MOL to equip new vessel with methanol-fuelled low-speed diesel engine

1 July 2015 (Last Updated July 1st, 2015 18:30)

Mitsui Engineering & Shipbuilding has finished building the world's first methanol-burned, dual-fuelled, low-speed, diesel main engine that will be installed on Mitsui OSK Lines' (MOL) new methanol carrier.

Mitsui Engineering & Shipbuilding has finished building the world’s first methanol-burned, dual-fuelled, low-speed, diesel main engine that will be installed on Mitsui OSK Lines’ (MOL) new methanol carrier.

The engine will be deployed in one of MOL’s vessels that is currently being built by Japan-based Minaminippon Shipbuilding.

Mitsui Engineering, which produces the engines under licence from Man Diesel & Turbo, has also confirmed that the engine meets expected performance after completing test operations using methanol fuel in Tamano Works.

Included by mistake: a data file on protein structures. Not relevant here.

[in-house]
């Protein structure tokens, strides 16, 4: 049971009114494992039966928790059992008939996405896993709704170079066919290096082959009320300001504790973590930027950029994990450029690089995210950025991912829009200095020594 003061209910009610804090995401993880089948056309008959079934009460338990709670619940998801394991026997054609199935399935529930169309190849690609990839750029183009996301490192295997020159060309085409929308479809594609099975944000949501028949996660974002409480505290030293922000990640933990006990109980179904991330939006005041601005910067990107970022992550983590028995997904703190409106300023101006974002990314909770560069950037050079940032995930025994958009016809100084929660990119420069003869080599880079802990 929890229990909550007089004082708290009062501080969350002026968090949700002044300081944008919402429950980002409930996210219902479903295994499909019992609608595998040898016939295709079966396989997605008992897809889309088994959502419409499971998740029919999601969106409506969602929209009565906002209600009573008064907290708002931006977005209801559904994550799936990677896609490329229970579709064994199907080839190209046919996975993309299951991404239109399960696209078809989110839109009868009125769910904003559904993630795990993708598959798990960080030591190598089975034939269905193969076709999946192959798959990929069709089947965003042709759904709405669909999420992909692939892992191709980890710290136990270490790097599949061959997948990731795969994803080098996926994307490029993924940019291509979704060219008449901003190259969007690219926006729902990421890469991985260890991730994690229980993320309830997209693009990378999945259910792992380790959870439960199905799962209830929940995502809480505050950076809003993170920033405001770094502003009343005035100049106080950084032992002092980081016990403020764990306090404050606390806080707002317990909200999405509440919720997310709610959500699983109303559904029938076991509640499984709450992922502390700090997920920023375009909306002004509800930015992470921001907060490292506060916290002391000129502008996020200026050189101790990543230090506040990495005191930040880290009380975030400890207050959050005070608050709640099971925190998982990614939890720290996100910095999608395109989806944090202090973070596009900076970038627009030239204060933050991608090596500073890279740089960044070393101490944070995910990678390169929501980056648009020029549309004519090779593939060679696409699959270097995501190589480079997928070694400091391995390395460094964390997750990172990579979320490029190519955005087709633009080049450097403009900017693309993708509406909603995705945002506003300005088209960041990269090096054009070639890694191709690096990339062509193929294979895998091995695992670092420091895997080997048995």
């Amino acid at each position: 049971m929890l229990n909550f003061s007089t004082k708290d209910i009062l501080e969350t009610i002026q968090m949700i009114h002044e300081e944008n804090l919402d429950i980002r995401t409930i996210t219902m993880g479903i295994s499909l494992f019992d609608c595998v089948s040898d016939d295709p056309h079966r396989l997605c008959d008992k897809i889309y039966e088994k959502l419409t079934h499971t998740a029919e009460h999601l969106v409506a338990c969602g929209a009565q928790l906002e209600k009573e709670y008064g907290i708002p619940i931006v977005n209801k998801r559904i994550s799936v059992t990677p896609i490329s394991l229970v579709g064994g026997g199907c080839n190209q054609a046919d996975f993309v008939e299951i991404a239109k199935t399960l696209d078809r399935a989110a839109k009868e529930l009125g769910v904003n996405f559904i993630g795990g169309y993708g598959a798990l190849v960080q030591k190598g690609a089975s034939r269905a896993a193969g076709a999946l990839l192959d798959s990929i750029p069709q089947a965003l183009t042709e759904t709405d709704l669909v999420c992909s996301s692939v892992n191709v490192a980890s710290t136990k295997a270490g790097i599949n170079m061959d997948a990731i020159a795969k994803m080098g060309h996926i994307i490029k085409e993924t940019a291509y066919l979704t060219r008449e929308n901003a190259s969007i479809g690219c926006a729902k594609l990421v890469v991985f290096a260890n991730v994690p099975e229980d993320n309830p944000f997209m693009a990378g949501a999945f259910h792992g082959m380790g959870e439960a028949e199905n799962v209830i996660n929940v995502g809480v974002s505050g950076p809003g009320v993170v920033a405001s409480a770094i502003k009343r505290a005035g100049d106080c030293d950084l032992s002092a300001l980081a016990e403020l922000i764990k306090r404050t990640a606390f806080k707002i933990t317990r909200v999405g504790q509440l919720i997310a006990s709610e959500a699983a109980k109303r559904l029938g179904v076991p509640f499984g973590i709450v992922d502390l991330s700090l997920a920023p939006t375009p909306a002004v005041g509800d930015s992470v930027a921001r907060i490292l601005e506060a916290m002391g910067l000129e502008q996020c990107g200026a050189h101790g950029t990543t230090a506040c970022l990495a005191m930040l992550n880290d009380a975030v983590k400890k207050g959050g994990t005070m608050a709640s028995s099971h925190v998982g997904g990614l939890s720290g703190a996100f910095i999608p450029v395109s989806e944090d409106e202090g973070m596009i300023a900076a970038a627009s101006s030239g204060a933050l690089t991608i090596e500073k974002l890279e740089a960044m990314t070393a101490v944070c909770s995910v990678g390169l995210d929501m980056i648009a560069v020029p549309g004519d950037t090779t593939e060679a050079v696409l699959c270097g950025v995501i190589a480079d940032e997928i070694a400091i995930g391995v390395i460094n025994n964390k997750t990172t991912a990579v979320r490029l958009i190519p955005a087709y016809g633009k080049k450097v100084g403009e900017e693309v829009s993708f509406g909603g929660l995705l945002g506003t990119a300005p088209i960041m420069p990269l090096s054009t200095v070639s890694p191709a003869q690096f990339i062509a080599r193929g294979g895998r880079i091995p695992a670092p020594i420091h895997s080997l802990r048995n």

The vessels are expected to be delivered next year and will be deployed to serve Waterfront Shipping Company under a long-term charter contract.

"The interest in our ME-LGI engine confirms this dual-fuel, low-speed trend and will offer even more alternatives to heavy-fuel oil,"

Man Diesel & Turbo low-speed promotion and sales senior vice-president Ole Grøne was quoted by Motorship as saying: "The interest in our ME-LGI engine confirms this dual-fuel, low-speed trend and will offer even more alternatives to heavy-fuel oil, which, apart from methanol, will include LPG, dimethyl ether (DME), and (bio) ethanol, as well as several other low-sulphur, low-flashpoint fuels."

The new diesel main engine will allow Mitsui vessels to significantly reduce carbon dioxide and nitrogen oxide emissions.

According to MOL, despite using menthol to power the engine, the new vessel will be equipped with a ballast water treatment system and energy saving devices in the front and behind the propellers, to enhance fuel efficiency.

In April, MOL signed a contract with Minaminippon Shipbuilding to build four next-generation car carriers.

Named Flexie series, the new 199.95m-long and 32.2m-wide vessels will be equipped with an electronically controlled diesel engine with low-load optimisation (LLO) tuning by exhaust gas bypass (EGB) technology.